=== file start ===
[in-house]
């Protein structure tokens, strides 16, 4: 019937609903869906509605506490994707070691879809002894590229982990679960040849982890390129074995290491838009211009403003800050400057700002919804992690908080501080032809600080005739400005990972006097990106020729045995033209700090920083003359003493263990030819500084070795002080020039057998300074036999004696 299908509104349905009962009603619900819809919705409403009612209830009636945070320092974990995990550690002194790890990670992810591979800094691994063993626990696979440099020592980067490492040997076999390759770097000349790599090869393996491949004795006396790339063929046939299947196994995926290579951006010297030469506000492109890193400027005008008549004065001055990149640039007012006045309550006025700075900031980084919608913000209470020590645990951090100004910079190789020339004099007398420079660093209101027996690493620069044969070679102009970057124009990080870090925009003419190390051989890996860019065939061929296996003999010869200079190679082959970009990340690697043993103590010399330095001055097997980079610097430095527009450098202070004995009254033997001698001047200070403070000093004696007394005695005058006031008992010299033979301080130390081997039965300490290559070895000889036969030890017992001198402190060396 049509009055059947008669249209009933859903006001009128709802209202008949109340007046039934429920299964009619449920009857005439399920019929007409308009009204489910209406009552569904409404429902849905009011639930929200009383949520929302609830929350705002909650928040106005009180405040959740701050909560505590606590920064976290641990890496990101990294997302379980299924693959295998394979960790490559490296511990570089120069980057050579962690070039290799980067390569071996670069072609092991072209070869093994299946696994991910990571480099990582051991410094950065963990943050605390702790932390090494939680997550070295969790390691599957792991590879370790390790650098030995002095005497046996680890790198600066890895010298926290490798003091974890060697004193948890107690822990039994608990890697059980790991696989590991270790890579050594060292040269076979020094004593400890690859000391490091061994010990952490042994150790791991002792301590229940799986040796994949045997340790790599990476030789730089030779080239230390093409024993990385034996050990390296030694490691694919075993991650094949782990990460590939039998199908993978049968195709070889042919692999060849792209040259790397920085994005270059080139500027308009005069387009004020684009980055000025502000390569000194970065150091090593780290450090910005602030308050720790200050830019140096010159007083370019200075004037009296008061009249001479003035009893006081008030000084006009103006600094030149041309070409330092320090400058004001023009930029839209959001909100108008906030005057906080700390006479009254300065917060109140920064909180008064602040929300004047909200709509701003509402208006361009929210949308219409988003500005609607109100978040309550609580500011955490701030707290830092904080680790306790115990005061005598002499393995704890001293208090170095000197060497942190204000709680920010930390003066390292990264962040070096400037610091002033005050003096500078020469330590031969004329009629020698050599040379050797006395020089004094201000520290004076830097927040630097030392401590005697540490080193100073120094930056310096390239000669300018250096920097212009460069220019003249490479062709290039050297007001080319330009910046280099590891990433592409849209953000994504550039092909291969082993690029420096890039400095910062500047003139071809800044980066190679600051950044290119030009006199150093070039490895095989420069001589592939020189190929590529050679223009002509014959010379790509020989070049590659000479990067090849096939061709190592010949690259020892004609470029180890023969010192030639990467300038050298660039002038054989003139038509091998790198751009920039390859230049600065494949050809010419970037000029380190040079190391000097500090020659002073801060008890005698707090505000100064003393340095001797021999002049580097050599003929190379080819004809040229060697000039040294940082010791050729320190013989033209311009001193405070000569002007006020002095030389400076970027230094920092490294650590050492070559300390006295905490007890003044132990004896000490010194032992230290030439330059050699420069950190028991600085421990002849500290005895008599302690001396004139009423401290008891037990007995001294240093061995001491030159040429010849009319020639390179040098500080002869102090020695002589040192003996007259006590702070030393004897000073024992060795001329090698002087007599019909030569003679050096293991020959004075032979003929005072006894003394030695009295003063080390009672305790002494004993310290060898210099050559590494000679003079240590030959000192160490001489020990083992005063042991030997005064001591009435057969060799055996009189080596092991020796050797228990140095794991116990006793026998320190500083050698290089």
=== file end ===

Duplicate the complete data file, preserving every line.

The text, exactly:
[in-house]
């Protein structure tokens, strides 16, 4: 019937609903869906509605506490994707070691879809002894590229982990679960040849982890390129074995290491838009211009403003800050400057700002919804992690908080501080032809600080005739400005990972006097990106020729045995033209700090920083003359003493263990030819500084070795002080020039057998300074036999004696 299908509104349905009962009603619900819809919705409403009612209830009636945070320092974990995990550690002194790890990670992810591979800094691994063993626990696979440099020592980067490492040997076999390759770097000349790599090869393996491949004795006396790339063929046939299947196994995926290579951006010297030469506000492109890193400027005008008549004065001055990149640039007012006045309550006025700075900031980084919608913000209470020590645990951090100004910079190789020339004099007398420079660093209101027996690493620069044969070679102009970057124009990080870090925009003419190390051989890996860019065939061929296996003999010869200079190679082959970009990340690697043993103590010399330095001055097997980079610097430095527009450098202070004995009254033997001698001047200070403070000093004696007394005695005058006031008992010299033979301080130390081997039965300490290559070895000889036969030890017992001198402190060396 049509009055059947008669249209009933859903006001009128709802209202008949109340007046039934429920299964009619449920009857005439399920019929007409308009009204489910209406009552569904409404429902849905009011639930929200009383949520929302609830929350705002909650928040106005009180405040959740701050909560505590606590920064976290641990890496990101990294997302379980299924693959295998394979960790490559490296511990570089120069980057050579962690070039290799980067390569071996670069072609092991072209070869093994299946696994991910990571480099990582051991410094950065963990943050605390702790932390090494939680997550070295969790390691599957792991590879370790390790650098030995002095005497046996680890790198600066890895010298926290490798003091974890060697004193948890107690822990039994608990890697059980790991696989590991270790890579050594060292040269076979020094004593400890690859000391490091061994010990952490042994150790791991002792301590229940799986040796994949045997340790790599990476030789730089030779080239230390093409024993990385034996050990390296030694490691694919075993991650094949782990990460590939039998199908993978049968195709070889042919692999060849792209040259790397920085994005270059080139500027308009005069387009004020684009980055000025502000390569000194970065150091090593780290450090910005602030308050720790200050830019140096010159007083370019200075004037009296008061009249001479003035009893006081008030000084006009103006600094030149041309070409330092320090400058004001023009930029839209959001909100108008906030005057906080700390006479009254300065917060109140920064909180008064602040929300004047909200709509701003509402208006361009929210949308219409988003500005609607109100978040309550609580500011955490701030707290830092904080680790306790115990005061005598002499393995704890001293208090170095000197060497942190204000709680920010930390003066390292990264962040070096400037610091002033005050003096500078020469330590031969004329009629020698050599040379050797006395020089004094201000520290004076830097927040630097030392401590005697540490080193100073120094930056310096390239000669300018250096920097212009460069220019003249490479062709290039050297007001080319330009910046280099590891990433592409849209953000994504550039092909291969082993690029420096890039400095910062500047003139071809800044980066190679600051950044290119030009006199150093070039490895095989420069001589592939020189190929590529050679223009002509014959010379790509020989070049590659000479990067090849096939061709190592010949690259020892004609470029180890023969010192030639990467300038050298660039002038054989003139038509091998790198751009920039390859230049600065494949050809010419970037000029380190040079190391000097500090020659002073801060008890005698707090505000100064003393340095001797021999002049580097050599003929190379080819004809040229060697000039040294940082010791050729320190013989033209311009001193405070000569002007006020002095030389400076970027230094920092490294650590050492070559300390006295905490007890003044132990004896000490010194032992230290030439330059050699420069950190028991600085421990002849500290005895008599302690001396004139009423401290008891037990007995001294240093061995001491030159040429010849009319020639390179040098500080002869102090020695002589040192003996007259006590702070030393004897000073024992060795001329090698002087007599019909030569003679050096293991020959004075032979003929005072006894003394030695009295003063080390009672305790002494004993310290060898210099050559590494000679003079240590030959000192160490001489020990083992005063042991030997005064001591009435057969060799055996009189080596092991020796050797228990140095794991116990006793026998320190500083050698290089």